SOMERVILLE, N.J. | Killer nurse Charles Cullen was cooperative and even volunteered information in his first interview with Lehigh County investigators Wednesday.
But Lehigh District Attorney James Martin refused to give details of the interview, the names of possible victims or the number of patients, if any, Cullen killed at St. Luke's Hospital in Fountain Hill, Lehigh Valley Hospital in Salisbury Township and Liberty Nursing and Rehabilitation Center in Allentown.
After waiting four months to get a crack at Cullen following his arrest in Somerset County, Lehigh County investigators questioned him for seven hours at the offices of Somerset County Prosecutor Wayne Forrest.
''He volunteered quite a bit of information,'' said Martin, who called the session productive. ''In some instances, his recollection is better than in others. It is there that we tried to help him refresh his recollection.''
Martin said he and detectives from the Bethlehem and Fogelsville barracks of the Pennsylvania State Police discussed several deaths at St. Luke's, LVH and Liberty Nursing Center. They questioned Cullen about possible victims and asked him to review some medical files.
Cullen worked at St. Luke's from June 2000 to June 2002, at LVH from December 1998 to April 2000, and at Liberty Nursing Center from February to October 1998.
Martin would not say whether Cullen confessed to specific cases and would not name the patients he was questioned about. He said the names of Cullen's Lehigh County victims probably would be released when Cullen enters a guilty plea.
Martin said he would prefer to have Cullen plead guilty to all of the homicides or attempted homicides at the same time, when the investigation is complete.
Forensic pathologist Isidore Mihalakis, hired by Martin to help with the investigation, was also present for the interview.
To avoid the death penalty, Cullen, of Bethlehem, pleaded guilty April 29 to 13 murders and two attempted murders at Somerset Medical Center, Somerville. He also agreed to help prosecutors track down his victims in Lehigh and Northampton counties and four New Jersey counties besides Somerset.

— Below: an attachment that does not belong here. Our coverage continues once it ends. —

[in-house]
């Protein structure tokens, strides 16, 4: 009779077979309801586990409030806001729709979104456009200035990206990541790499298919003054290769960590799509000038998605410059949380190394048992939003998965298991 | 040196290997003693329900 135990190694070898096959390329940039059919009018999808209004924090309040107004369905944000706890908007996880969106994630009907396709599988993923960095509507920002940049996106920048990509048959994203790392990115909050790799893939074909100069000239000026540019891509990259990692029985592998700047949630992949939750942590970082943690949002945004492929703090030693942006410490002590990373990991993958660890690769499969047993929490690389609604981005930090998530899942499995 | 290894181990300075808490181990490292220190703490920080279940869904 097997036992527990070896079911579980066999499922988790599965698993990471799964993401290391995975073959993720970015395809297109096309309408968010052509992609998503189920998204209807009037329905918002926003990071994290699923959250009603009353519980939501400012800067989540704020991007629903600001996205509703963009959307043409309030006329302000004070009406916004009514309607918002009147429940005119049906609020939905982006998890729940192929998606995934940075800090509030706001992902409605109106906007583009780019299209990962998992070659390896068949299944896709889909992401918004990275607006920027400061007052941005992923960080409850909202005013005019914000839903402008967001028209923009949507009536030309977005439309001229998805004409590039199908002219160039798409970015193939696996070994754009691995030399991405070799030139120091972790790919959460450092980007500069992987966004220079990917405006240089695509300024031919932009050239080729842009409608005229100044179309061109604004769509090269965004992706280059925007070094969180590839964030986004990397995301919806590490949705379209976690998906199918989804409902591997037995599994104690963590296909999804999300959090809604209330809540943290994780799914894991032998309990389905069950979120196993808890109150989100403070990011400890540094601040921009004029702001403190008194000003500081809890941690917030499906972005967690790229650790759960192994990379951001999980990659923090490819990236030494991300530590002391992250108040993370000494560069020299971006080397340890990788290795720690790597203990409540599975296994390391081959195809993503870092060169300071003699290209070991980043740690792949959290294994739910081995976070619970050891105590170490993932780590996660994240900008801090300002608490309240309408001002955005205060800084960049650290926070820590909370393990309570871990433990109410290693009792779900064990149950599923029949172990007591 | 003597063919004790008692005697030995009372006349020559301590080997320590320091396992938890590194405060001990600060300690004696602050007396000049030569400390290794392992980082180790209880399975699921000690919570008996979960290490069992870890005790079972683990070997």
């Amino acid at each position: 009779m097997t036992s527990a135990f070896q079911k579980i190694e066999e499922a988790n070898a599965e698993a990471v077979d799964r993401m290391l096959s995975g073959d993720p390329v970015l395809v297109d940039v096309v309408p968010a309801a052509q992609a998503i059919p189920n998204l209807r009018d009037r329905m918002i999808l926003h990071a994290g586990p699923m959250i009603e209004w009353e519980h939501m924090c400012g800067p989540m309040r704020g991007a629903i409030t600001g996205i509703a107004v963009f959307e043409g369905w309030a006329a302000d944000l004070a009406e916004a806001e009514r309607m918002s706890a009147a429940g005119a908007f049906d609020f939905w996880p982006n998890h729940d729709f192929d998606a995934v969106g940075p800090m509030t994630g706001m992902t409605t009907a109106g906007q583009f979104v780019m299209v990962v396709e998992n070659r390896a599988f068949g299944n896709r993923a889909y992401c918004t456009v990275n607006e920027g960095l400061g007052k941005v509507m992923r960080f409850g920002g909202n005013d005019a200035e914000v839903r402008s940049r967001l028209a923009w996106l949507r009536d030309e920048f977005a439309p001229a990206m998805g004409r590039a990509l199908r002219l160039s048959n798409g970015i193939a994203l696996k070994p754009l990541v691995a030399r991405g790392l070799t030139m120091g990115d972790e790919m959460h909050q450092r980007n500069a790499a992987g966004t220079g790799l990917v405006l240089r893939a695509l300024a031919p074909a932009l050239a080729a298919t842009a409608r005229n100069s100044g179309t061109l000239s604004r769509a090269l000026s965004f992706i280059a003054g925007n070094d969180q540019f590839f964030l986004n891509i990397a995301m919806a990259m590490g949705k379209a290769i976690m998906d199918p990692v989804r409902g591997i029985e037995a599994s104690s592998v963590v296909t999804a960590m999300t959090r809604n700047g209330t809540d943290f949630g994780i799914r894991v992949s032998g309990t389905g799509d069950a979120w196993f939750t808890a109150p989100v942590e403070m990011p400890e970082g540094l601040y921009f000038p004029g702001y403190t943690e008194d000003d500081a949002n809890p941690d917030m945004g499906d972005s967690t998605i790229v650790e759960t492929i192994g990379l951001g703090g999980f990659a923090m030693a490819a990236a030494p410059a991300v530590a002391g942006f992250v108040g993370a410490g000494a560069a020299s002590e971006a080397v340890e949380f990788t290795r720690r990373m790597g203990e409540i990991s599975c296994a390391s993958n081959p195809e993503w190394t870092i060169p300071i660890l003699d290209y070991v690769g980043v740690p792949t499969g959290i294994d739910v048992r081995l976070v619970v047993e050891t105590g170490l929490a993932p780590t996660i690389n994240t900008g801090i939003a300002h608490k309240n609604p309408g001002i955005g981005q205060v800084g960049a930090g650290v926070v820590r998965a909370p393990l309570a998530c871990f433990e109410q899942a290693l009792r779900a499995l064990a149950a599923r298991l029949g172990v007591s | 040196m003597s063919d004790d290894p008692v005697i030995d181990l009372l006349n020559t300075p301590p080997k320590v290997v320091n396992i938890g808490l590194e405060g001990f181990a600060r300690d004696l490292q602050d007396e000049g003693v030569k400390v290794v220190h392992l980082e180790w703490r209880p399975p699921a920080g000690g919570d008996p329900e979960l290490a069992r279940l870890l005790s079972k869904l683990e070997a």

Authorities say Cullen, 44, told them after his December arrest that he killed up to 40 patients during his 16-year nursing career.
Martin said he has not scheduled a date for the next interview.
Cullen's public defender, Johnnie Mask, said Cullen was trying to comply with the terms of his plea.
''He just wants to follow through and get it done judiciously,'' Mask said.
Capt. Scott Snyder, commander of state police Troop M in Bethlehem, said his investigators will take the information Cullen provided and try to verify it and investigate further.
''We expected the fact that we would have to verify facts or information provided by Mr. Cullen,'' Snyder said, adding that he could not discuss the interview.
Cullen was transferred to Forrest's offices about 9 a.m. and whisked out the back door of the government center away from reporters about 4 p.m. Investigators had carted in boxes of documents.
Snyder said the interview did not include possible cases at Easton Hospital, where Cullen worked from November 1998 to March 1999.
As part of his plea, Cullen agreed to plead guilty to the Dec. 31, 1998, murder of Ottomar Schramm at Easton Hospital in Wilson.
Northampton County District Attorney John Morganelli and state police investigators from the Belfast barracks are probing at least one other death that occurred at Easton Hospital while Cullen was employed there.
Snyder said no date has been set to interview Cullen about those deaths.
''That is going to be scheduled in the near future,'' Snyder said.
Morganelli could not be reached for comment Wednesday.
Investigators from the Warren County prosecutor's office are expected to meet with Cullen today.
Warren Prosecutor Thomas Ferguson has said his primary goal is to question Cullen about the 1993 death of Helen Dean of Lopatcong Township after she was treated at Warren Hospital, where Cullen worked.
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